He has been effectively the No. 1 contender to Martinez, Cotto, and now Canelo, but “GGG,” closing in on five years of fighting in America, is still waiting for his shot. So the Kazakh machine, with 23-straight knockouts highlighting his pristine record of 36-0, 33 KOs, has been collecting belts and scalps and will look to do more of that March 18 at Madison Square Garden against Daniel Jacobs. On paper, Jacobs appears to be Golovkin’s toughest test yet. But that’s been said before of other opponents, such as Matthew Macklin, Daniel Geale, and David Lemieux, all of whom were dispatched with ease. In the minds of most fans, Golovkin, 34, is the best middleweight in the world, even if he hasn’t yet been able to pin down the opponent against whom he can conclusively prove it.
The Human (Interest) Highlight Reel: Daniel Jacobs
They call him “The Miracle Man,” the perfect moniker for a fighter who overcame bone cancer. Jacobs’ personal story of perseverance has been told so many times that it tends to overshadow his boxing abilities, but as first-round knockout victim Peter Quillin can attest, the 30-year-old Brooklynite is much more than just a heartwarming story. He has elite speed, power (as evidenced by a record of 32-1 with 29 KOs) and skill. And on March 18 against Gennady Golovkin, he’ll put all of those talents to the ultimate test.
The Big-Mouthed Brit: Billy Joe Saunders
Best known for his NSFW interviews and his ability to find excuses when opportunities to fight Golovkin have been put in front of him, UK southpaw Saunders is just coming into his prime at age 27. He’s undefeated in 24 fights, with 12 KOs, but enthusiasm is tempered because his two most meaningful wins, against Chris Eubank Jr. and Andy Lee, were both razor-close decisions. The 2008 Olympian recent split from longtime trainer Jimmy Tibbs and is now joining forces with Adam Booth, but at the moment, he has no fights scheduled and his name doesn’t seem to be on the tip of Canelo’s or GGG’s tongues anymore.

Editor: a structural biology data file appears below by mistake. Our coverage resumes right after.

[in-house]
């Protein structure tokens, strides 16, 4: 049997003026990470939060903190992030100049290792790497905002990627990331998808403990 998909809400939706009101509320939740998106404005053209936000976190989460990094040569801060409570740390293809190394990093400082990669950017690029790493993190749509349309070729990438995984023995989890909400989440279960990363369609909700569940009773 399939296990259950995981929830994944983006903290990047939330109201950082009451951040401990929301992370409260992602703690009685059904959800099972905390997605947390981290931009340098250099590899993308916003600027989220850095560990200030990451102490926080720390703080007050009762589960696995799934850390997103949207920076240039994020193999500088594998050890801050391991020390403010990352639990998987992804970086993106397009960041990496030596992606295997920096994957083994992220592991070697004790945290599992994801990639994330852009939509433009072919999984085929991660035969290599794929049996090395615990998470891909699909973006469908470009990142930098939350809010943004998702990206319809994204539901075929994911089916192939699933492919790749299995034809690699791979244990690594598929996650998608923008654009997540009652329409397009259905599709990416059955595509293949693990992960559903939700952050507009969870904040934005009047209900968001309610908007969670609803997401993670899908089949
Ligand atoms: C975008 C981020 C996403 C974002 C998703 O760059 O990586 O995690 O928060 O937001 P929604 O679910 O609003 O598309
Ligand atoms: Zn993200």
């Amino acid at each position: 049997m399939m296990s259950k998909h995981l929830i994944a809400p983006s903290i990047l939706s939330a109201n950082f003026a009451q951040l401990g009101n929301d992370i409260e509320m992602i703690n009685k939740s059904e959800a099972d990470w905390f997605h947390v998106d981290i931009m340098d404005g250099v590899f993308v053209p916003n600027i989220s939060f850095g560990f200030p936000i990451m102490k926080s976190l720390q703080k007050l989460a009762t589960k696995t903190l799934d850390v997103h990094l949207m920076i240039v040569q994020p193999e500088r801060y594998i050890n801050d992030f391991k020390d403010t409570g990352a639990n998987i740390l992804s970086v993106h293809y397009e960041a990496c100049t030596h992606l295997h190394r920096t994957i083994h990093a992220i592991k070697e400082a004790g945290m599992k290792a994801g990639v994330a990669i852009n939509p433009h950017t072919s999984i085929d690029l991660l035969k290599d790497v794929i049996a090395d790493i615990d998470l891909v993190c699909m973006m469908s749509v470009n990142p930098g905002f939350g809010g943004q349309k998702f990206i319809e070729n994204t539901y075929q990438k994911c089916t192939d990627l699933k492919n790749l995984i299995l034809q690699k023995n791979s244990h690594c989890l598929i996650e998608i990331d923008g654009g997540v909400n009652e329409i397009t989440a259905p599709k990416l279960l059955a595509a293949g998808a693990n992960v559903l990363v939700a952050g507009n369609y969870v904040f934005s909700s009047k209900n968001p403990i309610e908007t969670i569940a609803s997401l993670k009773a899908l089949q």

The Handsome Slugger: David Lemieux
With a fan-friendly bombs-away style and a passionate following in his native Montreal, Lemieux, 28, is a fighter destined to keep getting opportunities for as long as he remains a credible contender. Lemieux (36-3, 32 KOs) got jabbed silly – and then hammered into a mercy stoppage in the eighth round – by Golovkin in 2015, but against all middleweights below that level, he’s acquitted himself well. Lemieux’s best wins have come against Gabe Rosado, Hassan N’dam, and Glen Tapia, and on March 11, he’ll have a chance to add Curtis Stevens’ name to that list – provided fellow puncher Stevens doesn’t detonate something on Lemieux’s chin first.
The Tough Out: Hassan N’dam
It’s not an encouraging stat: N’dam touched the canvas 10 times combined in his two losses, against Lemieux in 2015 and Quillin in 2012. But the positive news is that he got up every single time and lasted the distance in both defeats, and along the way the France-based Cameroonian (35-2, 21 KOs) has defeated the likes of Stevens and Avtandil Khurtsidze. Now 33, N’dam’s opportunities may be dwindling. But until someone can knock him down and keep him down, he’ll stand up as the middleweight division’s premier gatekeeper.
The Legacy Kid: Chris Eubank Jr.
The son of the eccentric 1990s middleweight and super middleweight titlist of the same name, Eubank might have seemed a typical nepotism-fueled hype job at first, but he proved his worth in a split-decision loss to Saunders in 2014. At 24-1 with 19 KOs, the sharp-punching 27-year-old still has much to prove, but he’s blossoming into a reliable attraction in his native England and more than just a wannabe skating by on the strength of his daddy’s name.
The Mercurial Banger: Curtis Stevens
Who is the real Curtis Stevens? Is he the vicious hitter who plowed through Patrick Teixeira, Patrick Majewski, Saul Roman, and Elvin Ayala in a round or two apiece? Or is he the guy who didn’t let his hands go enough and lost to Jesse Brinkley and Hassan N’dam, and would have suffered the same fate against Tureano Johnson if not for a final-round rally? Only one version of the 31-year-old “Cerebral Assassin” (29-5, 21 KOs) has a chance against Lemieux on March 11, but if that right version shows up, it will make for one of those nights of pugilism on which blinking is strongly discouraged.
Also in the Conversation:
Peter Quillin, Andy Lee, Sergiy Derevyanchenko, Maciej Sulecki, Willie Monroe Jr., Avtandil Khurtsidze